So be it. Let us agree that we will disagree, and move on.

The example you give of Federal heavy-handedness is an interesting one. I can’t and won’t defend the NTSB’s refusal to grant a waiver from its PTC requirement for the Fairbanks-Seward line, but I will note two things: first, that your complaint is really about bureaucratic inflexibility, rather than Federal power, and secondly, why aren’t your Senators and Representative using their influence to force the NTSB to be reasonable? That’s part of their job – and an important part, at that.

The thing that most struck me about your essay, however, was the way you dismissed the battle between Chattanooga and Comcast over gigabit Internet access. I think you have completely mischaracterized the conflict as Chattanooga “interfering” in Comcast and AT&T’s market. The fact is that neither Comcast nor AT&T had ANY plans to build out a fiber-based physical plant in the greater Chattanooga metropolitan area at the time when the city decided to build its own. Chattanooga practically begged both companies to build it for them, but they refused, citing high costs and lack of market demand (the same excuses cable companies and local incumbents have repeatedly used to justify not investing in local fiber networks across the country). The city fathers saw ubiquitous gigabit access to the Internet as a keystone in their effort to make Chattanooga a tech hub – and they were entirely correct about that – so they used Federal grant money to help them fund construction of a fiber-to-premises network of their own.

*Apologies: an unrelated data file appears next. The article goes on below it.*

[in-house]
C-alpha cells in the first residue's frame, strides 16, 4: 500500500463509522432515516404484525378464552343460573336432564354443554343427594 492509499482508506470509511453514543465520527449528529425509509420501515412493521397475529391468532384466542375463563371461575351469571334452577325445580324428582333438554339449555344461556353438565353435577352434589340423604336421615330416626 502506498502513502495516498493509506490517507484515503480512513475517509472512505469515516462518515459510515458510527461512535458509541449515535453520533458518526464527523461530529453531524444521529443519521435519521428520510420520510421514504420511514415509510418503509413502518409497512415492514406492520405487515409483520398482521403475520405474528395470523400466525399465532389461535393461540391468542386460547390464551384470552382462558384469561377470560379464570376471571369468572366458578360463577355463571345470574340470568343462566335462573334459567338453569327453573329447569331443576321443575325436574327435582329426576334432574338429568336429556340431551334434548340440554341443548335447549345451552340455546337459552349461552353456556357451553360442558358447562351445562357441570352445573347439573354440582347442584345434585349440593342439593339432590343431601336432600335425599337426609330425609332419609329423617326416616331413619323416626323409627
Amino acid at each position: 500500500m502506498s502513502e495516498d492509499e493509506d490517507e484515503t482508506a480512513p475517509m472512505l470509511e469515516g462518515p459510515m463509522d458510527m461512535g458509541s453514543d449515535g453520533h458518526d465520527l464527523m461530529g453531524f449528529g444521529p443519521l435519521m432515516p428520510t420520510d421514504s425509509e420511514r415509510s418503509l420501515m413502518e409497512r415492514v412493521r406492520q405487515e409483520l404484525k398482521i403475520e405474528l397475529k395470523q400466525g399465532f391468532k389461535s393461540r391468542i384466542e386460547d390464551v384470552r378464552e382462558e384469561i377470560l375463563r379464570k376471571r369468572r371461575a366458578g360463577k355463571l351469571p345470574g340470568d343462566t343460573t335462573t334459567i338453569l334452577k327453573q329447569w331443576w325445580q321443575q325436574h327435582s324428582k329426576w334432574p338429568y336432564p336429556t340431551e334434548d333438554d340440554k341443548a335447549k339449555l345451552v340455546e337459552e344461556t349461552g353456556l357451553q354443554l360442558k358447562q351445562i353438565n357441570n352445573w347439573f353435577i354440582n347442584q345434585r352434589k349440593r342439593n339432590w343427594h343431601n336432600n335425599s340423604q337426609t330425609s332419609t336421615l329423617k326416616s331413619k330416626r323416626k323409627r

Now the network is in place, and (because the city has no obligation to funnel money into the pockets of shareholders) Chattanoogans have signed up for truly high-speed Internet access in throngs. As a result, Comcast is now fighting to keep from having to build out their own fiber network in the suburbs by getting the Tennessee legislature to forbid Chattanooga to offer to connect its MAN (Metropolitan Area Network) to fiber networks its suburbs want to build. It’s a case where private enterprise is purposefully ignoring market demand in order to avoid investing in fiber to the home, because short-term profits are, somehow, an Unquestioned Good, while supplying the market with the services its demanding is an Unnecessary Expense. And that’s ALL because of state-level protectionism and cronyism which have combined to prevent the entry of non-profit players into the broadband market.